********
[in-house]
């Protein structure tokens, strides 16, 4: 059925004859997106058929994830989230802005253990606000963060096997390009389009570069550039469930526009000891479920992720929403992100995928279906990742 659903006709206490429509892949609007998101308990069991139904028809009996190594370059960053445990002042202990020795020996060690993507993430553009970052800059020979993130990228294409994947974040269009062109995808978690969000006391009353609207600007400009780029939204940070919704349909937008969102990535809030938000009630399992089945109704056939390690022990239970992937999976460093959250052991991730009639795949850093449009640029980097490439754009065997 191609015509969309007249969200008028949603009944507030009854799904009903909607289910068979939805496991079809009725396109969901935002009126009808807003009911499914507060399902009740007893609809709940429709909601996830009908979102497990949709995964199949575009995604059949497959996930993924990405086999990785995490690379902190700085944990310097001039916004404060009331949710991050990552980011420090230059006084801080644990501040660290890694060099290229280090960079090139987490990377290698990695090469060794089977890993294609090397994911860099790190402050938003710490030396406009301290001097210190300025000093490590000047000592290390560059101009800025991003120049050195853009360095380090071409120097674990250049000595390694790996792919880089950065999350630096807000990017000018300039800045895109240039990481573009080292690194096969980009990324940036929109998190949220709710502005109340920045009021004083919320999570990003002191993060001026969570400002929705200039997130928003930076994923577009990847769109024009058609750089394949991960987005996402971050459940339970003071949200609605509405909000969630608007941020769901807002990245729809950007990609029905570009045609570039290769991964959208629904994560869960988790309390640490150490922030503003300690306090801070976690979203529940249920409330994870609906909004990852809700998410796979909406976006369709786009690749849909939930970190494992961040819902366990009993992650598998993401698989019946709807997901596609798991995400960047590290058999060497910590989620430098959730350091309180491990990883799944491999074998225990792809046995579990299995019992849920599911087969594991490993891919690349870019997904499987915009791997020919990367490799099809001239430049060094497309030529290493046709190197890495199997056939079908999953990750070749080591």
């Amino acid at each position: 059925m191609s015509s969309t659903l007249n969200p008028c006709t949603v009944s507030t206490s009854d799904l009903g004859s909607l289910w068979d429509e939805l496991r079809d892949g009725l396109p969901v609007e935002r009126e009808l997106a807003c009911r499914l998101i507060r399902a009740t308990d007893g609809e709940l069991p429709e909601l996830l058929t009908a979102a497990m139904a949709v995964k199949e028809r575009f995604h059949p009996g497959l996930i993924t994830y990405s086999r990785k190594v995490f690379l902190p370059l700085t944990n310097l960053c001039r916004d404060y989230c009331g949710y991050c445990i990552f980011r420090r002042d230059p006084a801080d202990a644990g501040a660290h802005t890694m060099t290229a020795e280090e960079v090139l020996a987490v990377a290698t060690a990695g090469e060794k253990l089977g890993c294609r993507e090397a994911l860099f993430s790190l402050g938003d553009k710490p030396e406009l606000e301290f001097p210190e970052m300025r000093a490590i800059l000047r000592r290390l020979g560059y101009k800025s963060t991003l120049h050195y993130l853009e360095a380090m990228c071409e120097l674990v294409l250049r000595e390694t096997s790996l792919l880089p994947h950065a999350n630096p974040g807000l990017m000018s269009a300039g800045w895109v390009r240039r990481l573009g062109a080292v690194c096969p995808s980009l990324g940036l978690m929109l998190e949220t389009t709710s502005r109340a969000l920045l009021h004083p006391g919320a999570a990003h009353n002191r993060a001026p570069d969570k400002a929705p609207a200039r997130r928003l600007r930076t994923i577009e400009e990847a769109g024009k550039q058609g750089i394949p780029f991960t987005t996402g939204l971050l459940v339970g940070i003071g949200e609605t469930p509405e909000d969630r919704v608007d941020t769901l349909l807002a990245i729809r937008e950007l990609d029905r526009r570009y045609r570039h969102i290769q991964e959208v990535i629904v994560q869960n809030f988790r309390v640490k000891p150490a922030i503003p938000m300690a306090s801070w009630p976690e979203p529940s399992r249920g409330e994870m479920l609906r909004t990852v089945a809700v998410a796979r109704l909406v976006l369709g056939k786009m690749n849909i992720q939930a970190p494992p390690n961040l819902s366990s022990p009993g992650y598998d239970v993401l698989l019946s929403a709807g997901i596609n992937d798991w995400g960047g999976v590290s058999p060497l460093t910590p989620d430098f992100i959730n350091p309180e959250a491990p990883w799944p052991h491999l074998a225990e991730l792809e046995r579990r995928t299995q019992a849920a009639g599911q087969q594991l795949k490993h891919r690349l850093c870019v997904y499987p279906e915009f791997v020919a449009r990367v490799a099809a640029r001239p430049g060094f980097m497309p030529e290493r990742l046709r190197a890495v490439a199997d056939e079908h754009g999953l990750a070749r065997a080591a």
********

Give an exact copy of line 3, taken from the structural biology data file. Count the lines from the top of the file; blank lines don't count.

């Amino acid at each position: 059925m191609s015509s969309t659903l007249n969200p008028c006709t949603v009944s507030t206490s009854d799904l009903g004859s909607l289910w068979d429509e939805l496991r079809d892949g009725l396109p969901v609007e935002r009126e009808l997106a807003c009911r499914l998101i507060r399902a009740t308990d007893g609809e709940l069991p429709e909601l996830l058929t009908a979102a497990m139904a949709v995964k199949e028809r575009f995604h059949p009996g497959l996930i993924t994830y990405s086999r990785k190594v995490f690379l902190p370059l700085t944990n310097l960053c001039r916004d404060y989230c009331g949710y991050c445990i990552f980011r420090r002042d230059p006084a801080d202990a644990g501040a660290h802005t890694m060099t290229a020795e280090e960079v090139l020996a987490v990377a290698t060690a990695g090469e060794k253990l089977g890993c294609r993507e090397a994911l860099f993430s790190l402050g938003d553009k710490p030396e406009l606000e301290f001097p210190e970052m300025r000093a490590i800059l000047r000592r290390l020979g560059y101009k800025s963060t991003l120049h050195y993130l853009e360095a380090m990228c071409e120097l674990v294409l250049r000595e390694t096997s790996l792919l880089p994947h950065a999350n630096p974040g807000l990017m000018s269009a300039g800045w895109v390009r240039r990481l573009g062109a080292v690194c096969p995808s980009l990324g940036l978690m929109l998190e949220t389009t709710s502005r109340a969000l920045l009021h004083p006391g919320a999570a990003h009353n002191r993060a001026p570069d969570k400002a929705p609207a200039r997130r928003l600007r930076t994923i577009e400009e990847a769109g024009k550039q058609g750089i394949p780029f991960t987005t996402g939204l971050l459940v339970g940070i003071g949200e609605t469930p509405e909000d969630r919704v608007d941020t769901l349909l807002a990245i729809r937008e950007l990609d029905r526009r570009y045609r570039h969102i290769q991964e959208v990535i629904v994560q869960n809030f988790r309390v640490k000891p150490a922030i503003p938000m300690a306090s801070w009630p976690e979203p529940s399992r249920g409330e994870m479920l609906r909004t990852v089945a809700v998410a796979r109704l909406v976006l369709g056939k786009m690749n849909i992720q939930a970190p494992p390690n961040l819902s366990s022990p009993g992650y598998d239970v993401l698989l019946s929403a709807g997901i596609n992937d798991w995400g960047g999976v590290s058999p060497l460093t910590p989620d430098f992100i959730n350091p309180e959250a491990p990883w799944p052991h491999l074998a225990e991730l792809e046995r579990r995928t299995q019992a849920a009639g599911q087969q594991l795949k490993h891919r690349l850093c870019v997904y499987p279906e915009f791997v020919a449009r990367v490799a099809a640029r001239p430049g060094f980097m497309p030529e290493r990742l046709r190197a890495v490439a199997d056939e079908h754009g999953l990750a070749r065997a080591a």